IBM z14 Mainframe: Tighter Security, Greater Capacity, New Optimizations
Today, IBM announced what we’ve all been waiting for. The z14 mainframe has been unveiled, along with several performance optimizations. We can expect to see the latest evolution of Big Iron in datacenters later this year (see the z14 mainframe announcement letter for further details).
As Compuware explained in a press release detailing its day-one support of the z14 mainframe, to the advantage of joint Compuware and IBM Z customers, “The z14’s new features, particularly greater security enabled through pervasive encryption, will help Compuware customers optimize ‘digital trust’—heightening user confidence that their sensitive data is being kept safe and secure.”
Mainframe users have long championed the platform’s unmatched securable environment. It is virtually impenetrable, unlike distributed systems. The only easy way to “hack” a mainframe is from the inside, but that’s becoming a greater concern.
Pairing the z14 mainframe’s tighter security, which Compuware says will provide “extensive encryption of data, both in-flight and at-rest,” with tools like Compuware Application Audit, which provides end-to-end visibility into privileged user behavior, companies will be able to improve safeguards against insider threats to mainframe applications and data.
Alongside improved security, “Additional hardware capacity and performance optimizations will also help customers more fully leverage their mainframes as a competitive asset,” Compuware says.
The new compilers will include direct support of the new z14 hardware by use of the ARCH(12) compile option and will include exploitation of the z14 Vector Packed Decimal Facility without customer source code changes. COBOL V6.2 also includes many of the COBOL V6.1 CD – Continuous Delivery – items that were PTFs in the past six months that assisted migration from previous COBOL compilers. PL/I V5.2 also adds performance, usability and additional client requested enhancements.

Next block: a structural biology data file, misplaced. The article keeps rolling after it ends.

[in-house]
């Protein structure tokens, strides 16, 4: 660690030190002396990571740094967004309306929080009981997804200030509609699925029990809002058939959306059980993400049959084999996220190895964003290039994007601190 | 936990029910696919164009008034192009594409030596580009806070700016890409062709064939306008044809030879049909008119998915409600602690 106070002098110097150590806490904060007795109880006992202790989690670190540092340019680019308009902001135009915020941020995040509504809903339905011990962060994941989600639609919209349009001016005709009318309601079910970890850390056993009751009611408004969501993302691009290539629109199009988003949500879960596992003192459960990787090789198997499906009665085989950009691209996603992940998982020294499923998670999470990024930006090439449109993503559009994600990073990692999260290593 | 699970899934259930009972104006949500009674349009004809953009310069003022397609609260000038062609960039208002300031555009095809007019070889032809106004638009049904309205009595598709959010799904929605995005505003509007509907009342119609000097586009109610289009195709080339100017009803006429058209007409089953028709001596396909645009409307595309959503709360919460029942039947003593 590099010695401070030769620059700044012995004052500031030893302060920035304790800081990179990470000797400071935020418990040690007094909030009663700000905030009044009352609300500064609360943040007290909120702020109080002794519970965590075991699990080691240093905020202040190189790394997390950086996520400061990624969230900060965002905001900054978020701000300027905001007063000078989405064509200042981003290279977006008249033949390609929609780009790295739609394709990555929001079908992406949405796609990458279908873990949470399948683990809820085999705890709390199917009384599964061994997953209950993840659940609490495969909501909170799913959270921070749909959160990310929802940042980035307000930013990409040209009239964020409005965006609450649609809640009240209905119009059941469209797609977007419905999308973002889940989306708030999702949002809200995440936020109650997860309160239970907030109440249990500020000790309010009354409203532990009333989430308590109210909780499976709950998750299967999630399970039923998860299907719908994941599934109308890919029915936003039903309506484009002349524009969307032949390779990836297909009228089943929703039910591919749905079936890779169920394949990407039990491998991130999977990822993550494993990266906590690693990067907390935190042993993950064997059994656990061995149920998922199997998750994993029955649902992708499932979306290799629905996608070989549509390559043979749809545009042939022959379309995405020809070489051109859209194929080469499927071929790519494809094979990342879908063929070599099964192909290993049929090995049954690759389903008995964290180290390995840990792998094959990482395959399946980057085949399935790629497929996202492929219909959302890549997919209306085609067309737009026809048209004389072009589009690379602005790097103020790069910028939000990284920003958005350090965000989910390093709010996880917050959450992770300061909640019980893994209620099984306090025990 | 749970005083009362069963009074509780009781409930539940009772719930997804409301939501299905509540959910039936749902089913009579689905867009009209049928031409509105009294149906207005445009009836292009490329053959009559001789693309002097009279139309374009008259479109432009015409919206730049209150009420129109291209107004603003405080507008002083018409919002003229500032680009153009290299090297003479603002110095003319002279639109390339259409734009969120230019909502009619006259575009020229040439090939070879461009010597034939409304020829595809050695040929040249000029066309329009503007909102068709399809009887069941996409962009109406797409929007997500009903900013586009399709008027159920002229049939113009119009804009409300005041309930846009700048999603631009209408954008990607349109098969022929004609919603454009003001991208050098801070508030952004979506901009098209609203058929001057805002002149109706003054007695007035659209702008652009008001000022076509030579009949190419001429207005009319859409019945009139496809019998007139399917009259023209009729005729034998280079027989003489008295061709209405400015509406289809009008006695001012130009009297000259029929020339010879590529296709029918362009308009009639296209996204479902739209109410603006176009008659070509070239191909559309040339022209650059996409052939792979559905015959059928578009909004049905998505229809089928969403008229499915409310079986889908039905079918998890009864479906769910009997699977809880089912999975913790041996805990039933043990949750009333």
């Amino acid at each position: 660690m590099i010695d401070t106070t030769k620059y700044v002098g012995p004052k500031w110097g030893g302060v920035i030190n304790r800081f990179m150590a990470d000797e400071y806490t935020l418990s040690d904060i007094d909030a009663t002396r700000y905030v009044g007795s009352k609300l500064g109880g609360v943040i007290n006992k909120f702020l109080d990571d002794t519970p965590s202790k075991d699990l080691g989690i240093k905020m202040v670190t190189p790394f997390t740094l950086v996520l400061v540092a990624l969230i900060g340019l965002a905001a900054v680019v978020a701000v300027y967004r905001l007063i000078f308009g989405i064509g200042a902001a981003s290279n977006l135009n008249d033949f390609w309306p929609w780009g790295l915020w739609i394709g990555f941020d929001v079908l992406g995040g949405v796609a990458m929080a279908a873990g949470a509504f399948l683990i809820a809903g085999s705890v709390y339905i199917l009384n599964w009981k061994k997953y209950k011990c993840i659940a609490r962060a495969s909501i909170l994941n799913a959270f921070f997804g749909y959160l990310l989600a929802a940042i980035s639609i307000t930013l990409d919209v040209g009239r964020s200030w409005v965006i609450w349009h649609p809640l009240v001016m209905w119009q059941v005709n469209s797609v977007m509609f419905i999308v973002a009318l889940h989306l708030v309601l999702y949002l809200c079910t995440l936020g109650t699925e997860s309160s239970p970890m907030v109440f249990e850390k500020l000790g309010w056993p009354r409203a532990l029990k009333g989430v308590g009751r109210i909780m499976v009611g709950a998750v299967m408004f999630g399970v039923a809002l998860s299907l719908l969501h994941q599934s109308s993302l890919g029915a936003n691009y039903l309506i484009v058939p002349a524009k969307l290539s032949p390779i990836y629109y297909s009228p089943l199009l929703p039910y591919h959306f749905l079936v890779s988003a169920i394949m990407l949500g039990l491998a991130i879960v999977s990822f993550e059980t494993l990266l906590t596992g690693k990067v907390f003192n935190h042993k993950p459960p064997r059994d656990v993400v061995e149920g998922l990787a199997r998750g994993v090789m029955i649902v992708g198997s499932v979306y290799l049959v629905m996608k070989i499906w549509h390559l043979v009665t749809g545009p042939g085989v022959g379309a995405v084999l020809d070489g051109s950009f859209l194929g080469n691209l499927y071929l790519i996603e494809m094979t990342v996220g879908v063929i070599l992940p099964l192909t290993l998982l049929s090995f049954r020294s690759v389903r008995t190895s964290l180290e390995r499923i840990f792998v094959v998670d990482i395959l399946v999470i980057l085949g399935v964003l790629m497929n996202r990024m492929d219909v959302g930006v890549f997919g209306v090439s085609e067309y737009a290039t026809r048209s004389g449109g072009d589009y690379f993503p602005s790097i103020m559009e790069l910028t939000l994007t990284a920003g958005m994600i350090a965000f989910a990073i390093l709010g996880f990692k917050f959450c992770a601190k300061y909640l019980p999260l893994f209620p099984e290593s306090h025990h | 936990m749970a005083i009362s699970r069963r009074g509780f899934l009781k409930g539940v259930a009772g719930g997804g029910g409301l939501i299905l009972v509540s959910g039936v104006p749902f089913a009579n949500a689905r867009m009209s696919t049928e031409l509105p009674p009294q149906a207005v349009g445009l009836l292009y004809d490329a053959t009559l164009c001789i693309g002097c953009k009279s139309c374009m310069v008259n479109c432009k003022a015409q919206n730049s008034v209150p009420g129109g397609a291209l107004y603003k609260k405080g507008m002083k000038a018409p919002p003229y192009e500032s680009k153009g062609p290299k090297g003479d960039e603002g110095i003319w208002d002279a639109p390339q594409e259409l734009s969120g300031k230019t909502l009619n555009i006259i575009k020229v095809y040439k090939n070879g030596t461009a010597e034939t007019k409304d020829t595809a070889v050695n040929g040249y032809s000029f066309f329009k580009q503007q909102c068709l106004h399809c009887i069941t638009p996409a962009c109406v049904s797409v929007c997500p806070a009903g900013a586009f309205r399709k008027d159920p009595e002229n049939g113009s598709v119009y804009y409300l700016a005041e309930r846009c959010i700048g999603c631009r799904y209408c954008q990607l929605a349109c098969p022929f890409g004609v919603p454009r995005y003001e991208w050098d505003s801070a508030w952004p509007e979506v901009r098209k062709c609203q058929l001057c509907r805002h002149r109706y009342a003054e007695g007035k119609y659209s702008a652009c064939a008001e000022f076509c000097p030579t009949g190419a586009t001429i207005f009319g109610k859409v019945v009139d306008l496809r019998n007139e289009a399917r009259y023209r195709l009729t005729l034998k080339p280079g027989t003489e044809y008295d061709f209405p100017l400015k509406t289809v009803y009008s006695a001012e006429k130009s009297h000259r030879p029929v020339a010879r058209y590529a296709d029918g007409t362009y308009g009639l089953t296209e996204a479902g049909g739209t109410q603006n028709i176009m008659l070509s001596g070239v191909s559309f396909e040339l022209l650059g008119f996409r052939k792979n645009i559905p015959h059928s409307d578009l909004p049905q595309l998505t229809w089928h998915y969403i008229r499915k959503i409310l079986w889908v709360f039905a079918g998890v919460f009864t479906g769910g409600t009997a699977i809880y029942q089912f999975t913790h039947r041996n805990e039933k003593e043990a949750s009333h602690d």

IBM’s z/OS V2.3 provides the software framework to exploit the z14 and provide enablement services to COBOL and PL/I so customers can continue to modernize applications to meet their digital transformation requirements. Especially notable are the new z/OS V2.3 policy based encryption options that will enable use of pervasive encryption, without application changes, to protect customer data and meet new compliance requirements.
If the world was surprised at how modern the z13 mainframe is two years after its release in 2015, what will it think of the z14 mainframe?
With companies like Compuware proving Agile and DevOps are feasible on the mainframe, and with IBM instilling those practices directly in the platform, and synergizing them with tighter security, one need not speculate as to where the mainframe is headed as the core system of record supporting the private and public sectors’ most mission-critical apps and data in the digital age—it’s certainly not to a burial plot.